El Podcast del Microbio" Nº 136 talks about the last UNAIDS report . "El Podcast del Microbio" nº 136 comenta el último inf... Read More
One day in 2004, a 29-year-old man with a terrible stomach problem stepped off a plane from the United States in Thailand. He wasn't there for the sights, or the food, or the beaches. He had traveled thousands of miles for worms -- parasitic worms whose eggs he intended to swallow by the thousan... Read More
Influenza researcher Peter Palese visited yesterday and spoke about “Pandemic influenza: Past and Future”. A key part of his talk was a review of his efforts to produce a universal influenza vaccine which protects against all strains. He used the following graph to make the point that when influ... Read More
The strain of cholera currently sweeping through post-earthquake Haiti originated in South Asia, conclude scientists who did a rapid genetic analysis of bacteria collected from Haitian patients. The finding supports the notion that the cholera bacteria fueling the outbreak arrived on the island ... Read More
Claire Fraser-Liggett's presentation to the American Society for Biochemistry and Molecular Biology's annual meeting titled "The Role of Microbial Communities in Health and Disease", with particular emphasis on microbes in the GI tract. Read More
Dr. Owen White of the Institute for Genome Sciences at the University of Maryland School of Medicine describes how the Data Analysis & Coordination Center supports the Human Microbiome Project, working with sequencing data from microbiology researchers. (info about HMP-DACC is at http://www.hmp... Read More
Ecological perspective on humans, their microbial and physical environments Read More
The bacterium Campylobacter jejuni is a major cause of food poisoning in humans. It is normally transmitted from contaminated chicken meat, as it is frequently found in the intestines of chickens, where it apparently does not result in any symptoms. Campylobacter jejuni is well adapted to life i... Read More
A group of Danish scientists has developed a method to recycle valuable metals that would ordinarily have to be mined and refined before ending up in chemists’ hands. Their discovery means that the metals could be sourced instead from electronic waste or polluted water and soil.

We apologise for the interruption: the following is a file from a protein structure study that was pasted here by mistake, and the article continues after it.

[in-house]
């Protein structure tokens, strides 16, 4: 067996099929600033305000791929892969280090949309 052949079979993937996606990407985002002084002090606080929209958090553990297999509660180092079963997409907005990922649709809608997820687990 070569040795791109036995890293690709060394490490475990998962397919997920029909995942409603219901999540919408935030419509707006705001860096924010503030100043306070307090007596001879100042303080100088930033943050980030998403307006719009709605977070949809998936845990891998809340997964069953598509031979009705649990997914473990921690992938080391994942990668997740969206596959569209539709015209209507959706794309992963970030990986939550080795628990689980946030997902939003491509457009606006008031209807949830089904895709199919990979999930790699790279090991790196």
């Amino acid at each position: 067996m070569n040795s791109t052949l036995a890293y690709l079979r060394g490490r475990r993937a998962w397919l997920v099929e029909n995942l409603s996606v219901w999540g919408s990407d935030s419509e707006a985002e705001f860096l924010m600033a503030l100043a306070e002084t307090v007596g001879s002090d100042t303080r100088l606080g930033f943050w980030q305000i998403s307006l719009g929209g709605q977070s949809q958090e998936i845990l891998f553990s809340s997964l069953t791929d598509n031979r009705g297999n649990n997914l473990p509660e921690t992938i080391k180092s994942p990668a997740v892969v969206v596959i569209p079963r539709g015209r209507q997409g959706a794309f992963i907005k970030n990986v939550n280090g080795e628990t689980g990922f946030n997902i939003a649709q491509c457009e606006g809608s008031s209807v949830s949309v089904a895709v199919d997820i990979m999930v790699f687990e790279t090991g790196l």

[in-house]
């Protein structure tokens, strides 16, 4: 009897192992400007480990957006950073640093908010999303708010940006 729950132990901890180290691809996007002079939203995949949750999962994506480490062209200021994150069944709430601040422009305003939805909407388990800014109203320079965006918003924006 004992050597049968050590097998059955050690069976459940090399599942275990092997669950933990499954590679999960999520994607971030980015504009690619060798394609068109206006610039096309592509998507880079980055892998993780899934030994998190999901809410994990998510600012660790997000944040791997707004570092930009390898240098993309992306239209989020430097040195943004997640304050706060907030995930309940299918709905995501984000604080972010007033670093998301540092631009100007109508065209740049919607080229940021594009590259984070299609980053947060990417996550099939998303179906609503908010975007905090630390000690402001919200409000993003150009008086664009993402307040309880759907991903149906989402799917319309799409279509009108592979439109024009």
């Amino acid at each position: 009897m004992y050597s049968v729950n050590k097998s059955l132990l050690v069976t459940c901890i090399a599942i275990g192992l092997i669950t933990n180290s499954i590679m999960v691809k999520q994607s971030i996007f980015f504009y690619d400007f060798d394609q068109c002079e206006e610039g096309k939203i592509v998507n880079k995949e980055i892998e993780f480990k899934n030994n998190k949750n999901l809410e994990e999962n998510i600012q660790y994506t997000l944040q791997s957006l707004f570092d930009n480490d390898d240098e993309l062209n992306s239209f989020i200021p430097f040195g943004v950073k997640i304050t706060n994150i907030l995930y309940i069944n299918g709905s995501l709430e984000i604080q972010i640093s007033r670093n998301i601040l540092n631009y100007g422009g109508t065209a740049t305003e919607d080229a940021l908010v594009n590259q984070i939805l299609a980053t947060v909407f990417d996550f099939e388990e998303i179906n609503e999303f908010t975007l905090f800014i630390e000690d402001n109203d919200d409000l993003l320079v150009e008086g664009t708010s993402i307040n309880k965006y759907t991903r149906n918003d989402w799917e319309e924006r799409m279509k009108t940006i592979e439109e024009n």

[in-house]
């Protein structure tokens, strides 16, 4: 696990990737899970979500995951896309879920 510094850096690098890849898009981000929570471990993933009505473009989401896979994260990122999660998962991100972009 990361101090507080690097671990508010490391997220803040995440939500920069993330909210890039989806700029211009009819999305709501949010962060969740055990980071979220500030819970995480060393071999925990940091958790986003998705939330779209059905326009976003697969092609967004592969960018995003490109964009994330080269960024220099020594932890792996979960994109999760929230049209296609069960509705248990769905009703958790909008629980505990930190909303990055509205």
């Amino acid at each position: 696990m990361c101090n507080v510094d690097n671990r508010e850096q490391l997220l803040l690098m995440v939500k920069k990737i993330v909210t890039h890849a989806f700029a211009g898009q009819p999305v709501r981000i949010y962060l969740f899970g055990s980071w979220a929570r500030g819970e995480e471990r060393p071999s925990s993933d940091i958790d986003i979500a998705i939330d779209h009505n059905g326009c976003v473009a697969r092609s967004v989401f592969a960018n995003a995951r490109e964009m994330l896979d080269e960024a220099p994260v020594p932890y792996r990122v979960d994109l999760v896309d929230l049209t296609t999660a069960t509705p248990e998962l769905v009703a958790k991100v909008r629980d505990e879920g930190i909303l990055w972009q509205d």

The researche... Read More
South Korean health authorities are reporting the country's first two cases of a new gene that makes bacteria resistant to most antibiotics.
Health official Lee Yeong-seon says experts detected the gene, known as NDM-1, in two people. The two patients have been hospitalized for a lengthy time... Read More
A team of UCSF researchers has engineered E. coli with the key molecular circuitry that will enable genetic engineers to program cells to communicate and perform computations.
The work builds into cells the same logic gates found in electronic computers and creates a method to create circuits... Read More
Influenza is a crafty opponent. Just when researchers think they might know where it's headed next, it mutates. New strains form constantly, allowing the virus to evade detection by the human immune system, and these new strains can turn into pandemics with little to no warning. In 1918, the H1N... Read More
Hoku endured some rough days before he died last spring. Three dogs chased him off one of his resting beaches, and he battled a minor tsunami that left him wedged between a pair of boulders in a lava field far from shore.
Observers noticed him looking thin in the few months before fishermen f... Read More
All life on Earth - from microbes to elephants and us - requires the element phosphorus as one of its six components.
But now researchers have discovered a bacterium that appears to have replaced that life-enabling phosphorus with its toxic cousin arsenic, raising new and provocative questio... Read More
Researchers have found compelling evidence for an extensive biological community living in porous rock deep beneath the seafloor. The microbes in this hidden world appear to be an important source of dissolved organic matter in deep ocean water, a finding that could dramatically change ideas abo... Read More
As Haiti's deadly cholera epidemic spreads, it may seem irrelevant to ask where the disease came from. The World Health Organization certainly thinks it is, describing the question as "unimportant".
That could not be further from the truth. Haitians themselves care deeply about how their coun... Read More
More bad press for free radicals. Now it seems that too many of them can impair the mouse immune system, making them unable to fight off flu.
The finding could shed light on the cause of many mysterious human immunodeficiency disorders, such as severe combined immunodeficiency (SCID), says Fr... Read More
If connective tissue fibres are under tension, bacteria do not bind to them so well. However, if the fibres are severed and slackened by a cut, the bacterial adhesion molecules recognise this and attach themselves, which enables them to cause infections.
Cells in living organisms continuously... Read More
Tuberculosis kills around 1.7 million people globally each year, and the World Health Organization (WHO) estimates around a third of the human population carries the disease, which becomes active in 10 percent of affected people. The bacteria causing the disease are becoming increasingly resista... Read More